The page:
Sunday, June 17, 2007

Writing Group as Cello Recital

Grab the reader in the first four words of your article. Write tight (concisely). Make sure your article is perfect (spelling, grammar, usage), and that it follows the style of the publication you are writing for. This means you have to read the publication you are writing for. Don't overuse "good words." The impact of a special word like "shimmer" is destroyed if an author uses it more than once in the same publication. These were the main messages from Gerree Trudeau, guest speaker at local writing group I attended yesterday.

Trudeau is entertainment editor of the local paper, a small paper published twice a week, all local news, school news, good entertainment coverage. Trudeau has published my concert reviews and press releases over the last few years, and I wanted to meet her in person. I am interested in writing more reviews and articles on music, on Cape Cod, and on music on Cape Cod. Here, on Cape Cod, writing about Cape Cod is always well-received, according to Trudeau. She writes reviews on movies and local theater. She generally does not write music reviews because she is not a musician, so there is opportunity for independent reviewers, though not payment.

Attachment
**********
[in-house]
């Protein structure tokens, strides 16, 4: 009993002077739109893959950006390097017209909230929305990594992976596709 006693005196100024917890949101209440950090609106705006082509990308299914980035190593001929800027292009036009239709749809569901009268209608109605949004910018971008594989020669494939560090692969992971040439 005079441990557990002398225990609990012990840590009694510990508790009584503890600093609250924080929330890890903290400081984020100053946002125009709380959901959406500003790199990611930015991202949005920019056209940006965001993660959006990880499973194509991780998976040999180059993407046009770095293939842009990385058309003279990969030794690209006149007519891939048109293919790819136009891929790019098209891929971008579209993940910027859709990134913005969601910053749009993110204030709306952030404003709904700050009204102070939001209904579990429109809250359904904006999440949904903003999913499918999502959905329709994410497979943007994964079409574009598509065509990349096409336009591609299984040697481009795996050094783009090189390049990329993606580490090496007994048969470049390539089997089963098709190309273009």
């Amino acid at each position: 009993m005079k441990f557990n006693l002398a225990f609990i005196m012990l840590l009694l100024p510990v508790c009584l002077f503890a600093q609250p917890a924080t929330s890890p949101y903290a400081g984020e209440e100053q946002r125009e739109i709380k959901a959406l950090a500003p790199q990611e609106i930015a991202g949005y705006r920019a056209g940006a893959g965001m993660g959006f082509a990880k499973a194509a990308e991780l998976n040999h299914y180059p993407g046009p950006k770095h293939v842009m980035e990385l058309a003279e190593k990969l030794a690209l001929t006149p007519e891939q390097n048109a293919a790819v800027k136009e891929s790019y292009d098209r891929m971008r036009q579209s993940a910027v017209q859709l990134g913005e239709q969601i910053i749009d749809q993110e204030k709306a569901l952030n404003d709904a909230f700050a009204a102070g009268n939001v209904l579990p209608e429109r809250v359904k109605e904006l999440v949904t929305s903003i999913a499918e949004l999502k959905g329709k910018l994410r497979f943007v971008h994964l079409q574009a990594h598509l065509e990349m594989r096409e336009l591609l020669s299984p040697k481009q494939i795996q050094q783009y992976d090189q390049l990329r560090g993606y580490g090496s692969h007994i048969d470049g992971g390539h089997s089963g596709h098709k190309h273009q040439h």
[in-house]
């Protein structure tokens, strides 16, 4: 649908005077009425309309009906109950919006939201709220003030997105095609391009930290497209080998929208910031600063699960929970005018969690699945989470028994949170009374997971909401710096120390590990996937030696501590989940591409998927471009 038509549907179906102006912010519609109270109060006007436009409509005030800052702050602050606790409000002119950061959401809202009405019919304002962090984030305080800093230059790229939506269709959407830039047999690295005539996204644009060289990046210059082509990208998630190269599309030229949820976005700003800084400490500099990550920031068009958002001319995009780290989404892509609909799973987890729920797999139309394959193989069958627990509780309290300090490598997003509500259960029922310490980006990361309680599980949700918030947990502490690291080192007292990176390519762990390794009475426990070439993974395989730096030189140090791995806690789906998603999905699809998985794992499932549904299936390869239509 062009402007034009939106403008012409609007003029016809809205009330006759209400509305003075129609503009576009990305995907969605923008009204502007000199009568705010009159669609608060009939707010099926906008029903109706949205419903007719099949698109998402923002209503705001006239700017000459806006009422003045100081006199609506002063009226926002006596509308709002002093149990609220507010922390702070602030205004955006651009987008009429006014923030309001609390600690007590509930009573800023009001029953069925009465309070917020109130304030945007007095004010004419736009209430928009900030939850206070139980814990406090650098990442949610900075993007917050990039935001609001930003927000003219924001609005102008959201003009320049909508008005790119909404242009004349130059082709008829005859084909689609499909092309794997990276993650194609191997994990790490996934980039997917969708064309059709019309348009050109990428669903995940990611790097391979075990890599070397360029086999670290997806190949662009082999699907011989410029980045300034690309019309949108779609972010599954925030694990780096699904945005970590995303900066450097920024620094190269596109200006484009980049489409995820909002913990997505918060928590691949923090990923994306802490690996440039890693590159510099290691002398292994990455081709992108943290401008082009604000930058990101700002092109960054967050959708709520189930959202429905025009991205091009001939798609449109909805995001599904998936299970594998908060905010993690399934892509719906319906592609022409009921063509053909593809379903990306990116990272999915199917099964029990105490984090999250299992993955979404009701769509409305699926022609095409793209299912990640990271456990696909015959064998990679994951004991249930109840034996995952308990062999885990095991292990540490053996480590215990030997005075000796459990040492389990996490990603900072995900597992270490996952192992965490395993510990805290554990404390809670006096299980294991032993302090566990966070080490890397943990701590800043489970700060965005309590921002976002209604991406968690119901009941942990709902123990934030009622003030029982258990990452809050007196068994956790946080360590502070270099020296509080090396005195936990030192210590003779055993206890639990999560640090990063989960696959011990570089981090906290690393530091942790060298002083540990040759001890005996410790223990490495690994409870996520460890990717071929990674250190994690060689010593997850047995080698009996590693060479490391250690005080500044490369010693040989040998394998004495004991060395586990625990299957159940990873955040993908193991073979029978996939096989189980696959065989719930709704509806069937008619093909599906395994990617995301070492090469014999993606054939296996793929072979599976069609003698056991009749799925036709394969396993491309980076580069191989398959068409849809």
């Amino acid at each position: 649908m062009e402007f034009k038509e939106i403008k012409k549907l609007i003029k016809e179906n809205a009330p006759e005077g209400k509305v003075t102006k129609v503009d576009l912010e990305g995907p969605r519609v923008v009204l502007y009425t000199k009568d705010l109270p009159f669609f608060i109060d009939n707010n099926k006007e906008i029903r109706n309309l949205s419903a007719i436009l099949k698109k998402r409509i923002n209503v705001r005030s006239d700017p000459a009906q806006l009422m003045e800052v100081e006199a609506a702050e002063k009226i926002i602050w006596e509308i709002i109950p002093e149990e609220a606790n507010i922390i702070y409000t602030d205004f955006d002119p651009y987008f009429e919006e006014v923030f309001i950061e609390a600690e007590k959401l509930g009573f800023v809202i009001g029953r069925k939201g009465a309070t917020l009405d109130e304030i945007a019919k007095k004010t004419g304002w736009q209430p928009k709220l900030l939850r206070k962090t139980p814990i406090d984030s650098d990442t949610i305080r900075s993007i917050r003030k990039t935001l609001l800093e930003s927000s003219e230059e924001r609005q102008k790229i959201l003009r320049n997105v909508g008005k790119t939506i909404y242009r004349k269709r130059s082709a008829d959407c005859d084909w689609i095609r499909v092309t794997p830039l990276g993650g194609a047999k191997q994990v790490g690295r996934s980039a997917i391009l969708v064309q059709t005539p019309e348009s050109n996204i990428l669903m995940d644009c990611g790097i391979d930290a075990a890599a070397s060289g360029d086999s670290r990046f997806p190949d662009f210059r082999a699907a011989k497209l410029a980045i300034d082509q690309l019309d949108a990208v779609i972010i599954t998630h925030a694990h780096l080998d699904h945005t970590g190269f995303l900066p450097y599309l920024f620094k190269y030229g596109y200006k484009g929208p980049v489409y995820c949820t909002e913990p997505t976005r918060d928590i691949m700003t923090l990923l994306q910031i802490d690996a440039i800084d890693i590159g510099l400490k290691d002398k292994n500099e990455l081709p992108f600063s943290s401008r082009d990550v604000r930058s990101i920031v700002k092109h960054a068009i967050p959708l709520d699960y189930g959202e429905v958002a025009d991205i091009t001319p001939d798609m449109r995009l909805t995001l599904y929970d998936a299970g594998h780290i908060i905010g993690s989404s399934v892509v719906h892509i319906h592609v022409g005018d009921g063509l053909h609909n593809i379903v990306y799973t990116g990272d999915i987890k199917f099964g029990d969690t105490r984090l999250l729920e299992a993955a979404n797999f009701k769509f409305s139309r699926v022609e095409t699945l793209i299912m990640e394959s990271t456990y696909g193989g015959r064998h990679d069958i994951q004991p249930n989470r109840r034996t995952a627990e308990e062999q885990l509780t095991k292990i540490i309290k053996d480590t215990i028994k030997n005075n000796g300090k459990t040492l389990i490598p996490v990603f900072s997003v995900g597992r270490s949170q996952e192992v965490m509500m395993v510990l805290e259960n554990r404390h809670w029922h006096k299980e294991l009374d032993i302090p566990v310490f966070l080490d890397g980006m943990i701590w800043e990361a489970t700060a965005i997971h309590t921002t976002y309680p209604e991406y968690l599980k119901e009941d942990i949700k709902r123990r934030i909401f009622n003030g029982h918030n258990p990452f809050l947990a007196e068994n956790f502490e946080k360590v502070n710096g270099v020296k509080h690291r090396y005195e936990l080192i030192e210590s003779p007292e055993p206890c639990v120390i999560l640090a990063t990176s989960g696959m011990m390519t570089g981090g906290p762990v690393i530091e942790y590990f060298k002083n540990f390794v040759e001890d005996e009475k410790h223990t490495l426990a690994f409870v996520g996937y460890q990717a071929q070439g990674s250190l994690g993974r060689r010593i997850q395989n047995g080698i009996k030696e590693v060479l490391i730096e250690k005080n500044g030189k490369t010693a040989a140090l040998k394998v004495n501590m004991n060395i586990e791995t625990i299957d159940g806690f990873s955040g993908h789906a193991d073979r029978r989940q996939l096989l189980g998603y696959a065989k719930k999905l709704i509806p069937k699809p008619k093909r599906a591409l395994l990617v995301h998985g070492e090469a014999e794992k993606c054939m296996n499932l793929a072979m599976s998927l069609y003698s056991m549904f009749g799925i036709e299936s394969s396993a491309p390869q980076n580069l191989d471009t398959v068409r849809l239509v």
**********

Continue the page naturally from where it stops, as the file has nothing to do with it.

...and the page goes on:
Questions were handled in an interesting fashion. We were seated around a long table, about 12 of us. One by one, in order, everyone asked a question relating to the talk. A methodical, participative approach. After the question/answer session, the writers read excerpts from their work for Trudeau to comment on. Of special interest to me was a former opera singer's account of her hazardous journey up a mountain to a theater in Italy. After each reading there was an affirmative murmuring from the other writers and a comment by Trudeau. Generally, she suggested that they make their opening line more dramatic.

I had brought no works-in-progress with me, but have a review in this week's paper, so mentioned that. I also mentioned this blog to the woman sitting next to me, so do want to say hello to her, should she drop in.

It seems to me that reading one's work before a group of people could be even more traumatizing than playing the cello at a group cello recital. So much more personal on many levels. And, it is more demanding as an audience member too. "Performers" are not just playing the same Suzuki pieces you know and love. They write in a whole range of genres and voices and tone. You have to pay attention to the words, the meaning, the emotions, and the technical aspects in order to comment effectively.

A woman I talked to afterwards said yes, it is difficult to read your writing in public. But she finds she works harder at perfecting the piece, knowing she has to read it. Kind of like a cello recital.

The writers were universally supportive and encouraging of each other. Also much like a cello recital, especially a cello recital by people like me, late-starting adults.

I am not sure if I will return to this writing group on a regular basis due to time constraints and lack of an ongoing writing project that I need comment on. But, like a musical ensemble, such a group would provide motivation and feedback, and I can see the value of it.

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